Introduction to Hardware Patents for Startups

In the development of hardware, patents play a crucial role in protecting the innovative ideas and designs of new businesses. Hardware patents specifically safeguard the novel and functional aspects of physical inventions, ensuring that competitors cannot replicate or profit from them without permission. These patents not only provide legal protection but also encourage investment in research and development, fostering a climate of innovation and growth in the industry.

The subject of patents will come up regardless of the stage of planning or development your (soon-to-be) hardware product is in. In short, a patent is a type of intellectual property that, in exchange for publishing an enabling public disclosure of the innovation, grants its owner the legal right to prohibit others from creating, using, selling, or importing the invention for a set number of years.

Most likely, the scope and plan of your project's intellectual property will include some mention of patents. Trademarks and copyright are two slightly distinct tools that can be used to protect brands and intellectual property. Consider registering a trademark, which is easily identifiable by the diminutive TM symbol, to protect your well-known brand name from misuse by copycats. Check out our article here for specific best practices for securing your intellectual property.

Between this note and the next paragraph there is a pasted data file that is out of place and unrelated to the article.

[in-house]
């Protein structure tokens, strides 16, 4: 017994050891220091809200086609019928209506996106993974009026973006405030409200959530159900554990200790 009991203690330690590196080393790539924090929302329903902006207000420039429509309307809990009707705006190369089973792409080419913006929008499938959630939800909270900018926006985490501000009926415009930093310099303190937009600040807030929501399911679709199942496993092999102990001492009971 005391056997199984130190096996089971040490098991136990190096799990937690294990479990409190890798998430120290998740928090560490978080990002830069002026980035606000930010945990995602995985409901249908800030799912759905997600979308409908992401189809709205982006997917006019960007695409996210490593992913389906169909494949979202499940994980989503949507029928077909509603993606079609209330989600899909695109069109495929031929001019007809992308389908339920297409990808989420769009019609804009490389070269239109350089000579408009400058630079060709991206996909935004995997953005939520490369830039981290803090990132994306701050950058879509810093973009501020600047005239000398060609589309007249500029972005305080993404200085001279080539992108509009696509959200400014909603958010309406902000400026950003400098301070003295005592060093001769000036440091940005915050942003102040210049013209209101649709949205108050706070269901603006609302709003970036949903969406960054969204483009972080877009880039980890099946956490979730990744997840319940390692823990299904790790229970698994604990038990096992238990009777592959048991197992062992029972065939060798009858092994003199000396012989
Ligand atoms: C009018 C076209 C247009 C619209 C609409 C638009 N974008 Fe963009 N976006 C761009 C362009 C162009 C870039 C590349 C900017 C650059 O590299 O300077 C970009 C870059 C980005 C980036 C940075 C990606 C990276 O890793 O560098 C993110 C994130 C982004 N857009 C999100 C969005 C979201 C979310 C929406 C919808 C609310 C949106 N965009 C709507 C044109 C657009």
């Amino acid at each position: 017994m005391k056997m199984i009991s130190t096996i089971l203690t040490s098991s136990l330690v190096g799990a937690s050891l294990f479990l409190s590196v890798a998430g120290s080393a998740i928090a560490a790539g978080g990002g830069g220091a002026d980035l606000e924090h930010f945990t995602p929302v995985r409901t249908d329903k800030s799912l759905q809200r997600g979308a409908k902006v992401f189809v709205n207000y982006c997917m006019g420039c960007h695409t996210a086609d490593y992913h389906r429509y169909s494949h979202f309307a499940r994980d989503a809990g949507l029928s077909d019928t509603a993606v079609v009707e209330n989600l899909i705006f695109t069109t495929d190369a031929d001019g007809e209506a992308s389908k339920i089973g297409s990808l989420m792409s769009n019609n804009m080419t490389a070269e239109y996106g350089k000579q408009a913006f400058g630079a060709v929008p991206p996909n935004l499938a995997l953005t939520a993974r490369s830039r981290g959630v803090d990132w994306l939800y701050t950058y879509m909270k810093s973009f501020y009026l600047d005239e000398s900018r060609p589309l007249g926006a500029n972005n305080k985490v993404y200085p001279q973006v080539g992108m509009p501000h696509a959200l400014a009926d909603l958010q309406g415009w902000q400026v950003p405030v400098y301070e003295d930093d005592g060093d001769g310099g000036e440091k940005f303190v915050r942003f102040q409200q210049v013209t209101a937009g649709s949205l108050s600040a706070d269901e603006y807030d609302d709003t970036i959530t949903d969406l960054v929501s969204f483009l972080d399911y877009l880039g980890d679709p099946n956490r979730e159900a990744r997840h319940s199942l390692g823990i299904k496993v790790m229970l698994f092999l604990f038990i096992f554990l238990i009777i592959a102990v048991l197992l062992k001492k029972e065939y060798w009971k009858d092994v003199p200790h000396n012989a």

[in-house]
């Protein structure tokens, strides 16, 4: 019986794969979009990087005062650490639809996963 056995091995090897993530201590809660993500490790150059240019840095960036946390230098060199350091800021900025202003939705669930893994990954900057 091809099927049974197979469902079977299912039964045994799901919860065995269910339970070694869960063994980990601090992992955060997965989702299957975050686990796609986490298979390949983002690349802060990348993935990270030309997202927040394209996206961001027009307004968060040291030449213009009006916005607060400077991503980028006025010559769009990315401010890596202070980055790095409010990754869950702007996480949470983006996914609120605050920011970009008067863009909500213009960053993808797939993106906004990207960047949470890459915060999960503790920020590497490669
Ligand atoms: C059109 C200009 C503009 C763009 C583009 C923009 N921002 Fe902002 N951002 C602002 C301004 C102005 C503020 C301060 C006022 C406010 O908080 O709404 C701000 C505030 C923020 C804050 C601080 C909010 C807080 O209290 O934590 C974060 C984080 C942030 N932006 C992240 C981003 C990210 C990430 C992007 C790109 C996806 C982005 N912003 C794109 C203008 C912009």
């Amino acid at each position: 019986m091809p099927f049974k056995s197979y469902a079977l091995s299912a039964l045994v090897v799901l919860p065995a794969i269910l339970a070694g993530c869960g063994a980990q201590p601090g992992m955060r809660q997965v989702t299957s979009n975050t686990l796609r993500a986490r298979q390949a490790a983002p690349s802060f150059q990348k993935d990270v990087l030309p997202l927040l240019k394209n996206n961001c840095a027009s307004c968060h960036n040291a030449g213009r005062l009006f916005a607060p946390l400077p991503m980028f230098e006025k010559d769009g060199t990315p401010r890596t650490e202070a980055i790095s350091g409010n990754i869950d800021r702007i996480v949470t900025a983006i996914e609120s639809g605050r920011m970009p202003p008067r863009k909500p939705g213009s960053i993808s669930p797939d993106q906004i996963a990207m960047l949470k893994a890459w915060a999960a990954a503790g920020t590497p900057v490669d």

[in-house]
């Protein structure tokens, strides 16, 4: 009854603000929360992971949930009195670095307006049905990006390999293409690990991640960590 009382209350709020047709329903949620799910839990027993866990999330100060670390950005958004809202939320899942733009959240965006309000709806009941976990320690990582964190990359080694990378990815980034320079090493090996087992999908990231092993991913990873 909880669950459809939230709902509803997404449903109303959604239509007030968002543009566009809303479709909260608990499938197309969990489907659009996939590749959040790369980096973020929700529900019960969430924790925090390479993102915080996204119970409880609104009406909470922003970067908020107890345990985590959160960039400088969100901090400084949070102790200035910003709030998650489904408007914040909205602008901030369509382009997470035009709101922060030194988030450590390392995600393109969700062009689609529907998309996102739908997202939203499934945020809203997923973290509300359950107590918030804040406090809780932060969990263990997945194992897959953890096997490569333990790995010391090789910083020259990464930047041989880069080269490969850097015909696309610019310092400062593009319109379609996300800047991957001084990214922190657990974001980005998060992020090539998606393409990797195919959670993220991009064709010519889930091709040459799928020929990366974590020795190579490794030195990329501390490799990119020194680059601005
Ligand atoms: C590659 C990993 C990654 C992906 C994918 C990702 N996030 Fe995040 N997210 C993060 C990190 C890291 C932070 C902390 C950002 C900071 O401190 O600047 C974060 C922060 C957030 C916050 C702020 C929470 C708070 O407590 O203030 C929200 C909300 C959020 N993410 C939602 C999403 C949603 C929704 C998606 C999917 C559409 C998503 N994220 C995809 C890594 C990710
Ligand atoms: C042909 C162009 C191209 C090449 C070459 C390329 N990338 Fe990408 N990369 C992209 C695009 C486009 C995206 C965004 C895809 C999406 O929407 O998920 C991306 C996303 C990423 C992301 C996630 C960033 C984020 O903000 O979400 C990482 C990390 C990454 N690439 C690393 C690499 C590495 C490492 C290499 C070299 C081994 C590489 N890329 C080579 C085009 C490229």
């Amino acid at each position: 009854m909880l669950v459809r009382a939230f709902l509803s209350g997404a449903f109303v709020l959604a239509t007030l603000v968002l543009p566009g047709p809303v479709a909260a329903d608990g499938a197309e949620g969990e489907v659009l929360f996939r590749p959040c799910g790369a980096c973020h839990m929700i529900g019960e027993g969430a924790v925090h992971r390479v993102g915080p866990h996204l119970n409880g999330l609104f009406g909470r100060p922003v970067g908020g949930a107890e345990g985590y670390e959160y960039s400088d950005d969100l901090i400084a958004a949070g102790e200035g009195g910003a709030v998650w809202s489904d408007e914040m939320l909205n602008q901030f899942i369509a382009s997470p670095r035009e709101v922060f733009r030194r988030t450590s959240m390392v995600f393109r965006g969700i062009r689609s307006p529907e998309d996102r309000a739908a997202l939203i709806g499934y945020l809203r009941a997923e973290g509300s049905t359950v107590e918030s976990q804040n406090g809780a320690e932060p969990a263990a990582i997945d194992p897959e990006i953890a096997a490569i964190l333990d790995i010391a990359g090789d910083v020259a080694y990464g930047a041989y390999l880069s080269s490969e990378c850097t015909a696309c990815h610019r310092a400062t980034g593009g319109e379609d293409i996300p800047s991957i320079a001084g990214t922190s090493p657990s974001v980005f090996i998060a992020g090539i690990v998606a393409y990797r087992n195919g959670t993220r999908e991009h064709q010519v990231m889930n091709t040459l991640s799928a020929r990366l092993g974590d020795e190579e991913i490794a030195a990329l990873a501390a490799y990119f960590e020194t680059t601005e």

Not every hardware patent is created equal.

An "international patent" cannot provide worldwide protection for an invention. Every nation where the patent owner wants protection requires the filing of a distinct patent. Therefore, we'll use the US as an example for the sake of this article. We suggest going here for more information if you and your project are considering markets outside of the US. It is important to note that the process and requirements for obtaining a patent may vary from country to country. It is advisable to consult with a patent expert like Einfolge, who specializes in international intellectual property laws, to ensure comprehensive protection for your invention in different markets.